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by Brianna McGurran
August 13, 2020
by Brianna McGurran
August 13, 2020
The Federal Reserve cut interest rates to near-zero in March, making it less expensive for consumers to borrow money as a way to limit the coronavirus impact on the economy. That means you’ll likely see your credit card APR get cheaper, and so will interest rates on mortgages, auto loans and student loans.
If you’re currently paying down student loans, several private lenders offer the option to refinance them to a lower interest rate if you qualify. That might sound enticing right now since rates will dip across the board. But depending on your credit, income and job situation, refinancing — particularly if you have federal loans — could be a risky move.
Here’s how to know if it’s right for you.
When you refinance a student loan, a lender evaluates your finances and, if you meet its requirements, replaces your previous student loan with a new one at a potentially lower interest rate. That can save you money over time, especially if you also opt for a shorter repayment timeline and can pay off your loan faster, with less interest accumulating.
Not everyone will qualify for student loan refinancing. Lenders typically require a credit score in the good or excellent range, which is 670 or higher on the FICO credit scoring model’s 850-point scale. They’ll also want to see strong income and a low debt-to-income ratio to ensure you can make your payments.
While refinancing can mean big savings — especially on high-interest private loans you took out during a period when rates weren’t so low — there are some significant downsides.
The biggest is that refinancing federal student loans will disqualify you from hugely beneficial federal repayment programs, which you might need now more than ever. Only private lenders offer student loan refinancing, which means any federal loans will turn private when you refinance them.
That means you’ll lose access to:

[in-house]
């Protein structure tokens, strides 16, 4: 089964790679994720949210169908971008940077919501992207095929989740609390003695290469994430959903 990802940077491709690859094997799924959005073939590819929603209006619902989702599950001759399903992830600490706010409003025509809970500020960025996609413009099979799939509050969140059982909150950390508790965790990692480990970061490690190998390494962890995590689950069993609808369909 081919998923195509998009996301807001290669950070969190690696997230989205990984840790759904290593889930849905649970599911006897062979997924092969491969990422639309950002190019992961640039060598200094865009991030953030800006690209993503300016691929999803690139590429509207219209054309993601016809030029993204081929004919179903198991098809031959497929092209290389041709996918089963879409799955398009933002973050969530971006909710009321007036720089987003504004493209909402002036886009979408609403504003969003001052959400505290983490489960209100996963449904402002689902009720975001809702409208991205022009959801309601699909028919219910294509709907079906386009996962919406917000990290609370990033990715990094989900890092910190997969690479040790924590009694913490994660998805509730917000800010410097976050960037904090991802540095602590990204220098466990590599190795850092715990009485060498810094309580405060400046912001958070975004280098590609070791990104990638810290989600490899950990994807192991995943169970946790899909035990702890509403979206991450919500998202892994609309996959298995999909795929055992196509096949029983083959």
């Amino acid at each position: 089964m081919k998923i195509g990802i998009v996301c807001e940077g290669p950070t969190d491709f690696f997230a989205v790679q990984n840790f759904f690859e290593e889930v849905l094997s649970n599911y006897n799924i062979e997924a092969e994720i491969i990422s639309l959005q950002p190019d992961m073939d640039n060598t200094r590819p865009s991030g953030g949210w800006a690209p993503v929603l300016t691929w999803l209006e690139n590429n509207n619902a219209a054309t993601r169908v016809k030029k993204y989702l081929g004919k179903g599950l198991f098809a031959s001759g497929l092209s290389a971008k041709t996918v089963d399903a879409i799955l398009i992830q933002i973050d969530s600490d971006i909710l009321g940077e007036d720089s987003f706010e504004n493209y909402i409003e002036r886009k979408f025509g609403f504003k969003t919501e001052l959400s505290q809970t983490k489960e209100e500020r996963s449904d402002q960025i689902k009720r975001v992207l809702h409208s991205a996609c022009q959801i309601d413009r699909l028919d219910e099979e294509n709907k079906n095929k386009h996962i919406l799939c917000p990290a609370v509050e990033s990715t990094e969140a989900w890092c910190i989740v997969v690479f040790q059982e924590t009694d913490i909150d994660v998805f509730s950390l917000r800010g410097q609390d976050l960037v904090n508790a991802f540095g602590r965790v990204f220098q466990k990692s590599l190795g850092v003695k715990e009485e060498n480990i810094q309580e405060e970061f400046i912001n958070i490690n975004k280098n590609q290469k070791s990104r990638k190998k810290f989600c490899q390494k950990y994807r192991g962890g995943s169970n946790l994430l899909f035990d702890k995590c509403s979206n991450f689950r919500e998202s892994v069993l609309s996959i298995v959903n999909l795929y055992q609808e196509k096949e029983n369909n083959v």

While it’s natural to explore ways to save money in the environment we’re in now, don’t rush into refinancing just to lock in a lower interest rate. Ask these questions first:
First, identify if you have federal loans, private loans or a mix. You can figure that out by logging into your Federal Student Aid account. (You’ll need an FSA ID; create one if you don’t have it yet.) Once you’re logged in, you’ll be able to view your outstanding federal student loans and other important information, including the company that collects your payments on behalf of the government.
You can find your private student loans by checking your credit report; it will list all your current credit accounts, including student loans, plus their balances and originating lenders. Any student loans on your credit report that aren’t listed in your Federal Student Aid account are private loans.
While the coronavirus’ economic impact won’t last indefinitely, it could affect your income in the short term, making it more likely that you’ll need federal student loan protections. Before refinancing, consider your individual financial situation in the next three months to a year:
If you’re concerned about job security or your ability to afford other bills and loan payments, avoid refinancing federal loans. You may need to take advantage of income-driven repayment, deferment or forbearance, and losing those options could mean falling behind. Right now, limiting the potential fallout from lost wages is more important than taking advantage of a rate cut.
While federal loans may not be safe to refinance right now, private loans are a different story. You could stand to save money with a lower interest rate, without the risk of losing federal loan protections, and your new lender might also provide better terms than what you previously received.
For instance, some private lenders charge borrowers to sign up for forbearance, says Persis Yu, director of the National Consumer Law Center’s Student Loan Borrower Assistance Project. If your current lender does so, you could refinance to a new lender that charges fewer fees, or that offers more flexible forbearance options.
Or, you could independently refinance a private loan that currently includes a co-signer. That would make you the only borrower on the new, refinanced loan, releasing your co-signer from the responsibility of potentially covering payments if you can’t. Parents who co-signed your student loans and who are in or near retirement — with their own concerns about affording bills — could benefit, for example.
No matter the case, make sure you’re sure you’ll be able to make payments as planned to a new lender before refinancing. You’ll save the most money on interest if you can refinance to as short a loan term as you can manage; five years, for instance, is a common term refinance lenders offer. But right now isn’t the time to take risks with your money. There’s no rush to refinance, this week or in the future — focusing on your health, protecting your emergency fund and ensuring you can cover necessities like housing and food could be the better call for now.